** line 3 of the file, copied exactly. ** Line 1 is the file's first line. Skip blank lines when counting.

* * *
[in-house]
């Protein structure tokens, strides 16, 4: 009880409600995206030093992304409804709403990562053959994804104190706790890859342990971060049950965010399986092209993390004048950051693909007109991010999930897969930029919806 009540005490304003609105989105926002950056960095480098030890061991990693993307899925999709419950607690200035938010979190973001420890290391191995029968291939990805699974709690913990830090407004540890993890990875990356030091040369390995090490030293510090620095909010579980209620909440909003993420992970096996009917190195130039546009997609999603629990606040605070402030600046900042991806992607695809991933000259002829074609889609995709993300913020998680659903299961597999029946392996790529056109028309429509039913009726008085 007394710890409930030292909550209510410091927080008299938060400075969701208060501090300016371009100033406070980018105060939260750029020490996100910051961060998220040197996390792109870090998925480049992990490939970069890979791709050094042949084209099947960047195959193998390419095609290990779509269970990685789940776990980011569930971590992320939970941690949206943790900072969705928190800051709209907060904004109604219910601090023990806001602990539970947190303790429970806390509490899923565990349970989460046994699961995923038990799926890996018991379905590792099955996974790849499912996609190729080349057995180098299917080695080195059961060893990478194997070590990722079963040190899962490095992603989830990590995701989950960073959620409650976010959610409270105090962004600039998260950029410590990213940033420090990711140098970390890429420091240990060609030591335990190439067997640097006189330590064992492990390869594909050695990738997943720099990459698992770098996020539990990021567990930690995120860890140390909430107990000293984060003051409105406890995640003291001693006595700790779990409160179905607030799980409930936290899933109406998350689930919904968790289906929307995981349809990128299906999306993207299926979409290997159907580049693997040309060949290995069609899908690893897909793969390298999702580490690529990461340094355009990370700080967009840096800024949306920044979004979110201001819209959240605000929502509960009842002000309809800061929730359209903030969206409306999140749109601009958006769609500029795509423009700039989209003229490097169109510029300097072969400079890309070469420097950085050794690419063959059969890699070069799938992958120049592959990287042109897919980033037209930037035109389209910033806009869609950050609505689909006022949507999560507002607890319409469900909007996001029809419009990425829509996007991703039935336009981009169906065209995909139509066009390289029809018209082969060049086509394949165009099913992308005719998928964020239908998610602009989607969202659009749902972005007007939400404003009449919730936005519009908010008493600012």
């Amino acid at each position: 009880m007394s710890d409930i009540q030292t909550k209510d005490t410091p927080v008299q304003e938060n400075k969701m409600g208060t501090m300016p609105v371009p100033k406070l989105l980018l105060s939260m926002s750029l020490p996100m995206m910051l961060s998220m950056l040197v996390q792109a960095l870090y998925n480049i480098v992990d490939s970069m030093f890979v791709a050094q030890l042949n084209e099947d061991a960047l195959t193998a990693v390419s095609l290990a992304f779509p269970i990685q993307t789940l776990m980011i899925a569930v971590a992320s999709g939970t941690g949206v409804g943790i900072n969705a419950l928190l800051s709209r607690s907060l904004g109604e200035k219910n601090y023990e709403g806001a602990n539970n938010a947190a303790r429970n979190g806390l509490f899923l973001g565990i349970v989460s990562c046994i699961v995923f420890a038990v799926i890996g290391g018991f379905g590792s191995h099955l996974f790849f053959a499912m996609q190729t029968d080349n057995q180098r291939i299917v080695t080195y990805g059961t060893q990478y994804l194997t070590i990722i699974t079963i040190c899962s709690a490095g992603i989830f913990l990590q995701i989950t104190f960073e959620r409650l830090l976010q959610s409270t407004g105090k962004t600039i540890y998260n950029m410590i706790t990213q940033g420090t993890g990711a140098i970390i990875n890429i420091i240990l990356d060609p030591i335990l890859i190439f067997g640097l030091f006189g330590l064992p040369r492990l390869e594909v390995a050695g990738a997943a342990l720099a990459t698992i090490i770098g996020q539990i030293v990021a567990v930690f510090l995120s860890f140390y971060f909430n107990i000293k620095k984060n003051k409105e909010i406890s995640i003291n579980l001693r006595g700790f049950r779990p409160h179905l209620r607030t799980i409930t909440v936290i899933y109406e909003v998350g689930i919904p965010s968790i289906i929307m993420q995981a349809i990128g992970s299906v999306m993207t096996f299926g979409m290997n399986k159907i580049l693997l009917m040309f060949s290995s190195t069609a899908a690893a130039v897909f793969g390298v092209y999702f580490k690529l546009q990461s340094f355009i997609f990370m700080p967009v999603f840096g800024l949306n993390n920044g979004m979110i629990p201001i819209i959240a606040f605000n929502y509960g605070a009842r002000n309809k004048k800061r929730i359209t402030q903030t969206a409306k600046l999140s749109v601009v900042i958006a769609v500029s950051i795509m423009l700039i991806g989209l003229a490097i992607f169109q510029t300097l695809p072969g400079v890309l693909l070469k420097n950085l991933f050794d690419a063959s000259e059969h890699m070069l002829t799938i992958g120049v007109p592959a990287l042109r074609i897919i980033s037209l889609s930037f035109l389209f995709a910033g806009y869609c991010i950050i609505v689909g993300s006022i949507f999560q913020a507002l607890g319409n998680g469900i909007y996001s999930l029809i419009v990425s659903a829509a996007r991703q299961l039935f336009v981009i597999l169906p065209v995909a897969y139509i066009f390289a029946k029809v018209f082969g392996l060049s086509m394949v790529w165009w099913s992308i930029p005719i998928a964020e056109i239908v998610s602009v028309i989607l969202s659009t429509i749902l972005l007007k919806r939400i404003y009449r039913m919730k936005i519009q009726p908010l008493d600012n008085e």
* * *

């Amino acid at each position: 009880m007394s710890d409930i009540q030292t909550k209510d005490t410091p927080v008299q304003e938060n400075k969701m409600g208060t501090m300016p609105v371009p100033k406070l989105l980018l105060s939260m926002s750029l020490p996100m995206m910051l961060s998220m950056l040197v996390q792109a960095l870090y998925n480049i480098v992990d490939s970069m030093f890979v791709a050094q030890l042949n084209e099947d061991a960047l195959t193998a990693v390419s095609l290990a992304f779509p269970i990685q993307t789940l776990m980011i899925a569930v971590a992320s999709g939970t941690g949206v409804g943790i900072n969705a419950l928190l800051s709209r607690s907060l904004g109604e200035k219910n601090y023990e709403g806001a602990n539970n938010a947190a303790r429970n979190g806390l509490f899923l973001g565990i349970v989460s990562c046994i699961v995923f420890a038990v799926i890996g290391g018991f379905g590792s191995h099955l996974f790849f053959a499912m996609q190729t029968d080349n057995q180098r291939i299917v080695t080195y990805g059961t060893q990478y994804l194997t070590i990722i699974t079963i040190c899962s709690a490095g992603i989830f913990l990590q995701i989950t104190f960073e959620r409650l830090l976010q959610s409270t407004g105090k962004t600039i540890y998260n950029m410590i706790t990213q940033g420090t993890g990711a140098i970390i990875n890429i420091i240990l990356d060609p030591i335990l890859i190439f067997g640097l030091f006189g330590l064992p040369r492990l390869e594909v390995a050695g990738a997943a342990l720099a990459t698992i090490i770098g996020q539990i030293v990021a567990v930690f510090l995120s860890f140390y971060f909430n107990i000293k620095k984060n003051k409105e909010i406890s995640i003291n579980l001693r006595g700790f049950r779990p409160h179905l209620r607030t799980i409930t909440v936290i899933y109406e909003v998350g689930i919904p965010s968790i289906i929307m993420q995981a349809i990128g992970s299906v999306m993207t096996f299926g979409m290997n399986k159907i580049l693997l009917m040309f060949s290995s190195t069609a899908a690893a130039v897909f793969g390298v092209y999702f580490k690529l546009q990461s340094f355009i997609f990370m700080p967009v999603f840096g800024l949306n993390n920044g979004m979110i629990p201001i819209i959240a606040f605000n929502y509960g605070a009842r002000n309809k004048k800061r929730i359209t402030q903030t969206a409306k600046l999140s749109v601009v900042i958006a769609v500029s950051i795509m423009l700039i991806g989209l003229a490097i992607f169109q510029t300097l695809p072969g400079v890309l693909l070469k420097n950085l991933f050794d690419a063959s000259e059969h890699m070069l002829t799938i992958g120049v007109p592959a990287l042109r074609i897919i980033s037209l889609s930037f035109l389209f995709a910033g806009y869609c991010i950050i609505v689909g993300s006022i949507f999560q913020a507002l607890g319409n998680g469900i909007y996001s999930l029809i419009v990425s659903a829509a996007r991703q299961l039935f336009v981009i597999l169906p065209v995909a897969y139509i066009f390289a029946k029809v018209f082969g392996l060049s086509m394949v790529w165009w099913s992308i930029p005719i998928a964020e056109i239908v998610s602009v028309i989607l969202s659009t429509i749902l972005l007007k919806r939400i404003y009449r039913m919730k936005i519009q009726p908010l008493d600012n008085e």